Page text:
If a CEO stood up in front of a group of employees and shared information with them without putting it into context for them in the shape of some narrative that illustrates the information’s significance, the first thing the folks will do when the CEO leaves is search for or create the Story that helps them understand what they just heard.
Neuroscience discoveries help us understand the importance of intentionally embracing this Universal Knowledge Management Technology when communicating important happenings. They reveal why Story is so insistent.
Research finds that when a direct and factual presentation of information is shared with an audience that information is processed in isolation, limited to specific portions of the brain without engaging the rest of the brain’s cognitive processing networks.
But when that information is wrapped in a narrative, when Story elements are used to demonstrate or illustrate or dramatize the information, virtually all of the brain is engaged, and deeply related to all of itself, including the motor, the sensory, and the prefrontal cortexes.
With Story you get sensing and thinking, logic and emotion, the rational and the intuitive; more integration of more processing is always the goal for brain optimization.
In addition, the emotional qualities Story solicits and elicits result in the brain’s release of the neurotransmitter dopamine, making memories of the information more accurate and easier to recall, and triggering systems that prepare the body to take action.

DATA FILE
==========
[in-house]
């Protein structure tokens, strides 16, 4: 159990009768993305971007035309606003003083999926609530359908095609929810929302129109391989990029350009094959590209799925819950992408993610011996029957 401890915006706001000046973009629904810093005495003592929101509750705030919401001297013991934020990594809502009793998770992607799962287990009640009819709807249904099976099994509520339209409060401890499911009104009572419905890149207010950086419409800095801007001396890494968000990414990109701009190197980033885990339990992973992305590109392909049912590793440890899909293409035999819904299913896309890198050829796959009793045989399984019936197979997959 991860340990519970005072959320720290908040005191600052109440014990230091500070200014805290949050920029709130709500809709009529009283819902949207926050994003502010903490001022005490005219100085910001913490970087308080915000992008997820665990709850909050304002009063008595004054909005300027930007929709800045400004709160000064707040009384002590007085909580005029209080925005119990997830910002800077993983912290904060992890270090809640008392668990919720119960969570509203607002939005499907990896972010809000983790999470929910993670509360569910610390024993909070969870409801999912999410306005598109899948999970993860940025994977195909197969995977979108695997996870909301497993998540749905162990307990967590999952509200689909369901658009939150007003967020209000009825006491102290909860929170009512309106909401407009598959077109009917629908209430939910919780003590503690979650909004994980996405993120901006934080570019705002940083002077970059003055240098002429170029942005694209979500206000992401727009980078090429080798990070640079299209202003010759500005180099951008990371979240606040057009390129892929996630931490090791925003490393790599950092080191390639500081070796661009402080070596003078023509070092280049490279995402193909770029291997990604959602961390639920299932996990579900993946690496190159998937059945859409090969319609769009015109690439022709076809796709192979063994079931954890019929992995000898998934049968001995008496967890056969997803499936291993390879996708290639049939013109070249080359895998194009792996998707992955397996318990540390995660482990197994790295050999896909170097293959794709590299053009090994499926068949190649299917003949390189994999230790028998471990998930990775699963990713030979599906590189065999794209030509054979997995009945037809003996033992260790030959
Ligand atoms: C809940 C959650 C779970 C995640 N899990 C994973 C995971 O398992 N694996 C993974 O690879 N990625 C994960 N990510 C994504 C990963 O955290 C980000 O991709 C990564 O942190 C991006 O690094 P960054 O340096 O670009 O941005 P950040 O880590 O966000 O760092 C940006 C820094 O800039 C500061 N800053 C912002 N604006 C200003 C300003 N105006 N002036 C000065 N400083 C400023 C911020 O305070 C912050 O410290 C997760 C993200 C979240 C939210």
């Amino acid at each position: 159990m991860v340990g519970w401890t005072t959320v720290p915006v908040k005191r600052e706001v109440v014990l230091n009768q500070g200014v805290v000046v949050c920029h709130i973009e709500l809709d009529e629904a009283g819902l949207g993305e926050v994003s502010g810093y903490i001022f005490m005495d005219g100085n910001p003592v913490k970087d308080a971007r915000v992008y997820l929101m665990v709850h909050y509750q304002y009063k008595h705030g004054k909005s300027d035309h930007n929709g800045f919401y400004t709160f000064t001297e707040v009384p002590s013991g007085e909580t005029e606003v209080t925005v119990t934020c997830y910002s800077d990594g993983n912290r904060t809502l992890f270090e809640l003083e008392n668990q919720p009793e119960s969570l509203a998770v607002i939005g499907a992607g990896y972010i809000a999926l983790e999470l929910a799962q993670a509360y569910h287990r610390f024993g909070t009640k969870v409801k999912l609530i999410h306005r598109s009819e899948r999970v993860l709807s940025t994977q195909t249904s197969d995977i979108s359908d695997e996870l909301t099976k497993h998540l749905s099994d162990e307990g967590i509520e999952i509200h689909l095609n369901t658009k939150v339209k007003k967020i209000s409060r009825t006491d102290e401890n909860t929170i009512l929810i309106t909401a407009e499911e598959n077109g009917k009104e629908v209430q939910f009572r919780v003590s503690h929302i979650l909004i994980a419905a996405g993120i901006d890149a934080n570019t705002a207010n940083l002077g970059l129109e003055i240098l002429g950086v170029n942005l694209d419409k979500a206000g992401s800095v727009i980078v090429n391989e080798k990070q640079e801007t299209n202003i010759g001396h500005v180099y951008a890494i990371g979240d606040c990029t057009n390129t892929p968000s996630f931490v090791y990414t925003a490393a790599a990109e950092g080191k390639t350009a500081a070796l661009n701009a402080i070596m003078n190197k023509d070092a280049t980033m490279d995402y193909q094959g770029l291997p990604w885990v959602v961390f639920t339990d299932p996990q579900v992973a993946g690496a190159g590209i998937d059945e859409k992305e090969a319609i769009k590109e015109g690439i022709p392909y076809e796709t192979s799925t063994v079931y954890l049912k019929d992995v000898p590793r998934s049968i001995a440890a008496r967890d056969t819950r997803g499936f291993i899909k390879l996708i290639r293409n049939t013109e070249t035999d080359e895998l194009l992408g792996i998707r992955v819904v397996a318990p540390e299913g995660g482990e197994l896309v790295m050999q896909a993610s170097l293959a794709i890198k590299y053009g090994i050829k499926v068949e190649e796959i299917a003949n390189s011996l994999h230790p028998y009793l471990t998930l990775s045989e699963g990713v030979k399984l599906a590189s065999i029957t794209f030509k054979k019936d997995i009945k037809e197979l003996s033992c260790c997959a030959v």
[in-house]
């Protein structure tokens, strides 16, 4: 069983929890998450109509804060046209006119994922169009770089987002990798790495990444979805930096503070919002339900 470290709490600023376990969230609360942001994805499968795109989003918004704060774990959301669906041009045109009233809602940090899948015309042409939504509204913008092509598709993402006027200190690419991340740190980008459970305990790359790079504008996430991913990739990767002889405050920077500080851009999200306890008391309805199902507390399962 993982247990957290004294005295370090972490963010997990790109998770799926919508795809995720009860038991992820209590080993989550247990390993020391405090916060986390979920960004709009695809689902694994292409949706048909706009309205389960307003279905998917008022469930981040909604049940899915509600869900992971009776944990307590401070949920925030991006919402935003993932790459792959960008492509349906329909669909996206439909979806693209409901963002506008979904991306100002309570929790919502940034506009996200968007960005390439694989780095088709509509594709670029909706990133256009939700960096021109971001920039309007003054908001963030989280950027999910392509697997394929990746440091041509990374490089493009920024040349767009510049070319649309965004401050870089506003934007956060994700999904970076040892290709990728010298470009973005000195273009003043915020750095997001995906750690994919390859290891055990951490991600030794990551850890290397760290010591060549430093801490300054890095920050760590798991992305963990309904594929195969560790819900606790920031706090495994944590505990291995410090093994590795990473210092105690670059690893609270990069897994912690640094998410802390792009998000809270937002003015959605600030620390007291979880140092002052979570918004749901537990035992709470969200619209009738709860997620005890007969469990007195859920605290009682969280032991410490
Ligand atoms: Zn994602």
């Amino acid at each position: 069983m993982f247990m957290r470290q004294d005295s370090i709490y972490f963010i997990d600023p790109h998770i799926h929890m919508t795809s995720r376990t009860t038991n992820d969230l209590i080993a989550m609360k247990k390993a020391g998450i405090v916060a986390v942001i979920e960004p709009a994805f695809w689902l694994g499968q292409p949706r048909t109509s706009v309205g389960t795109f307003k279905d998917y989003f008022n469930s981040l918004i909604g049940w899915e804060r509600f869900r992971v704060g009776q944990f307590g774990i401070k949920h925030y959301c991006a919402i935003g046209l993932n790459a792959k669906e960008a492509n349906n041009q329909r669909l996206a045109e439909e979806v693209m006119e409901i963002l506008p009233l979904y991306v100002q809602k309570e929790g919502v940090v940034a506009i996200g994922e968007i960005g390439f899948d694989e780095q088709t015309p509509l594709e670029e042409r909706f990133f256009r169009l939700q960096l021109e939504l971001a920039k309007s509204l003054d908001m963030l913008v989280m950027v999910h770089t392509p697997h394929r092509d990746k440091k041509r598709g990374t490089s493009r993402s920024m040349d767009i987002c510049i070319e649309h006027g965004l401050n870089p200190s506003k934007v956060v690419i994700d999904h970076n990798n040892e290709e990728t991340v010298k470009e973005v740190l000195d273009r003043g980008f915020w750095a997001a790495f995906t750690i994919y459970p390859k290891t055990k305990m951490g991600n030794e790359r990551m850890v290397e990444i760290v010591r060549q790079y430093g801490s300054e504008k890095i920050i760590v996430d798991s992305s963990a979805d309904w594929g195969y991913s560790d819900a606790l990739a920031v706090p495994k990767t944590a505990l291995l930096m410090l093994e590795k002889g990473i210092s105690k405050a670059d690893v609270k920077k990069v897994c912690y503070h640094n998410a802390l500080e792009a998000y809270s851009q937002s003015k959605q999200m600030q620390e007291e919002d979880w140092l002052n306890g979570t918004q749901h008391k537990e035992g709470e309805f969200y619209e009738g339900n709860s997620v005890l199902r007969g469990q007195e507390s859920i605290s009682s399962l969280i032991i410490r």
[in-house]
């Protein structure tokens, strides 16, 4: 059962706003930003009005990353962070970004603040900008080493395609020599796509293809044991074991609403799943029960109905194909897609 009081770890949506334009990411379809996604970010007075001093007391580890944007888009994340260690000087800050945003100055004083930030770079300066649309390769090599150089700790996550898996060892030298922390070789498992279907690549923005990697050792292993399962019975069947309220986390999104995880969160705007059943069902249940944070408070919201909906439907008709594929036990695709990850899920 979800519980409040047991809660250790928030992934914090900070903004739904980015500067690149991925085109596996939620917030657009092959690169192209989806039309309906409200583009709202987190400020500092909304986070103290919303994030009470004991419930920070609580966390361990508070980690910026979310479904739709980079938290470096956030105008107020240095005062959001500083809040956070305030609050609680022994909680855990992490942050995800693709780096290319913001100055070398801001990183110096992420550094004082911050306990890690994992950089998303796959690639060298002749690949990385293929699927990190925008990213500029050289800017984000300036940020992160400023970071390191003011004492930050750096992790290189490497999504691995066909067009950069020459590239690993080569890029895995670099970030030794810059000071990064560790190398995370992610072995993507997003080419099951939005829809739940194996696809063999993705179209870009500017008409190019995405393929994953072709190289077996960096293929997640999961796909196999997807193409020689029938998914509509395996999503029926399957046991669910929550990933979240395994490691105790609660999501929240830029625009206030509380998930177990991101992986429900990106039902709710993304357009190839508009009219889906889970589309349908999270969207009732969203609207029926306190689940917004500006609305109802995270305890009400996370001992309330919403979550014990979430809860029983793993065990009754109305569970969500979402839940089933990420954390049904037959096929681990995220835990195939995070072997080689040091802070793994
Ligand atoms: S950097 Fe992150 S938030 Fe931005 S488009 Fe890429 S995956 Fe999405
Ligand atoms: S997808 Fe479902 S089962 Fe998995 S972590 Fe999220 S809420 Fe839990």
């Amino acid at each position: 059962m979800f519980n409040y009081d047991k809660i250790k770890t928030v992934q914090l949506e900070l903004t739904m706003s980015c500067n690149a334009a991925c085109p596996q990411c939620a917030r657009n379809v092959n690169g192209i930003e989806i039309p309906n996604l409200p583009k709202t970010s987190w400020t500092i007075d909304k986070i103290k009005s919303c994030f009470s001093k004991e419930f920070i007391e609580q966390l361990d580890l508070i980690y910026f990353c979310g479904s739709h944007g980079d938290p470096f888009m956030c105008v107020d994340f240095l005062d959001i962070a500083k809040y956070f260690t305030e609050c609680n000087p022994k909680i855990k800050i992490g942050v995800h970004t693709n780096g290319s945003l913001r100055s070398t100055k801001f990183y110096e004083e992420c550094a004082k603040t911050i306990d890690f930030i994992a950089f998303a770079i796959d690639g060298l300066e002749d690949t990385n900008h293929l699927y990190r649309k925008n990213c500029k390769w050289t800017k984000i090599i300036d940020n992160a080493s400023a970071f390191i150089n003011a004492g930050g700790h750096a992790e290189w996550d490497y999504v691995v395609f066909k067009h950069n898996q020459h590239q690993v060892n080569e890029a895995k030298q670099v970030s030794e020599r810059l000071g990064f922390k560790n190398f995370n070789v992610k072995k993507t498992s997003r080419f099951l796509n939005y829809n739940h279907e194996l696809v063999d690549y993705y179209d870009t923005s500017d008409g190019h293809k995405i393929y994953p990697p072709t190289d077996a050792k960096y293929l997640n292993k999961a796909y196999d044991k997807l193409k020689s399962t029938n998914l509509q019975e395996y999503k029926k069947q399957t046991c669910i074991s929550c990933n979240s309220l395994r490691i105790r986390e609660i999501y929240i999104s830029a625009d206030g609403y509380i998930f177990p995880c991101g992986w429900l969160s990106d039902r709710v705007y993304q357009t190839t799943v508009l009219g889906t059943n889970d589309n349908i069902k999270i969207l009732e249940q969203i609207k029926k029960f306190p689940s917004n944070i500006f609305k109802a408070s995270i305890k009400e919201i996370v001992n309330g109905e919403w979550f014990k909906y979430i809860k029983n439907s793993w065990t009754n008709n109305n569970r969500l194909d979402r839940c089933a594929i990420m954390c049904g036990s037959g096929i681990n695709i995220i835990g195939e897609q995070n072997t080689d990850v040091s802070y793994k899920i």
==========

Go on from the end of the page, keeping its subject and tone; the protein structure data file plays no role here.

Story also activates the brain’s neural coupling capacities resulting in the listeners feeling the story through their own ideas and experiences.
In fact, there is even a brain mirroring that can take place, so that listeners will experience similar brain activity as the speaker, and each other.
Our brains come fully alive, approaching states of optimal performance, when listening to a compelling story.
This coupling and mirroring leads to another core benefit of Story as a Universal Knowledge Management Technology.
When the leader of an organization has presented the company’s mission or plans or new initiatives in the form of a Core Company Story that illustrates what we all need to be doing as we are all working together towards common goals, that Core Company Story affects us more deeply than the plan itself will.
The Story assures we’ll remember what’s significant to our work, we’ll understand the behaviors this Story is asking us to perform, and we relate more closely with each other as we make the Story real.
So a good Story will help Manage the organization’s productive behaviors.
In Part 2 of this series, we talk about how Aspirational Stories work, about the importance of knowing your audience’s Story, and how to use Story elements in conversations, presentations, and in idea generation and development.
A parting reminder: You are a storyteller.
You’ve come by it naturally, you’ve been surrounded by Stories your entire life, and in my experience, if you are a good listener you are a good storyteller.
My goal is to provide a fresh insight that will help you realize you know something you didn’t know you knew and to remind you the tool is there for you whenever you need it.